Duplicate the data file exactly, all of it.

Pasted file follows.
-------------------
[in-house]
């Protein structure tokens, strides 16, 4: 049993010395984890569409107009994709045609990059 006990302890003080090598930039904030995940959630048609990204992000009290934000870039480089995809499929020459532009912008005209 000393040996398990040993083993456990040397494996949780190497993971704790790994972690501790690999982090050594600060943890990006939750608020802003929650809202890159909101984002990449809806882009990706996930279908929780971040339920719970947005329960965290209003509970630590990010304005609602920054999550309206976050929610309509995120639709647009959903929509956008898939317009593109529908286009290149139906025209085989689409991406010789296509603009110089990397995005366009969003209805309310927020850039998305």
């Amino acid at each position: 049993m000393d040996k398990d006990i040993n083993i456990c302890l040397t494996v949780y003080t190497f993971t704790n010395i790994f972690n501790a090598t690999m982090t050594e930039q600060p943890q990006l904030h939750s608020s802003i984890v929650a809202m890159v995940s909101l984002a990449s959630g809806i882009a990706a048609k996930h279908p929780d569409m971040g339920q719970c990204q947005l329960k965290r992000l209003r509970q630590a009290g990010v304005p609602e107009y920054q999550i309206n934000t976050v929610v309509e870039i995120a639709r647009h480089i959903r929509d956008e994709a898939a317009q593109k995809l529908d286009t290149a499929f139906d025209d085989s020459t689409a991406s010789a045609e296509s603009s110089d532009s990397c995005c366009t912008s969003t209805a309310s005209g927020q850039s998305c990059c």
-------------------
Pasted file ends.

[in-house]
């Protein structure tokens, strides 16, 4: 049993010395984890569409107009994709045609990059 006990302890003080090598930039904030995940959630048609990204992000009290934000870039480089995809499929020459532009912008005209 000393040996398990040993083993456990040397494996949780190497993971704790790994972690501790690999982090050594600060943890990006939750608020802003929650809202890159909101984002990449809806882009990706996930279908929780971040339920719970947005329960965290209003509970630590990010304005609602920054999550309206976050929610309509995120639709647009959903929509956008898939317009593109529908286009290149139906025209085989689409991406010789296509603009110089990397995005366009969003209805309310927020850039998305």
């Amino acid at each position: 049993m000393d040996k398990d006990i040993n083993i456990c302890l040397t494996v949780y003080t190497f993971t704790n010395i790994f972690n501790a090598t690999m982090t050594e930039q600060p943890q990006l904030h939750s608020s802003i984890v929650a809202m890159v995940s909101l984002a990449s959630g809806i882009a990706a048609k996930h279908p929780d569409m971040g339920q719970c990204q947005l329960k965290r992000l209003r509970q630590a009290g990010v304005p609602e107009y920054q999550i309206n934000t976050v929610v309509e870039i995120a639709r647009h480089i959903r929509d956008e994709a898939a317009q593109k995809l529908d286009t290149a499929f139906d025209d085989s020459t689409a991406s010789a045609e296509s603009s110089d532009s990397c995005c366009t912008s969003t209805a309310s005209g927020q850039s998305c990059c």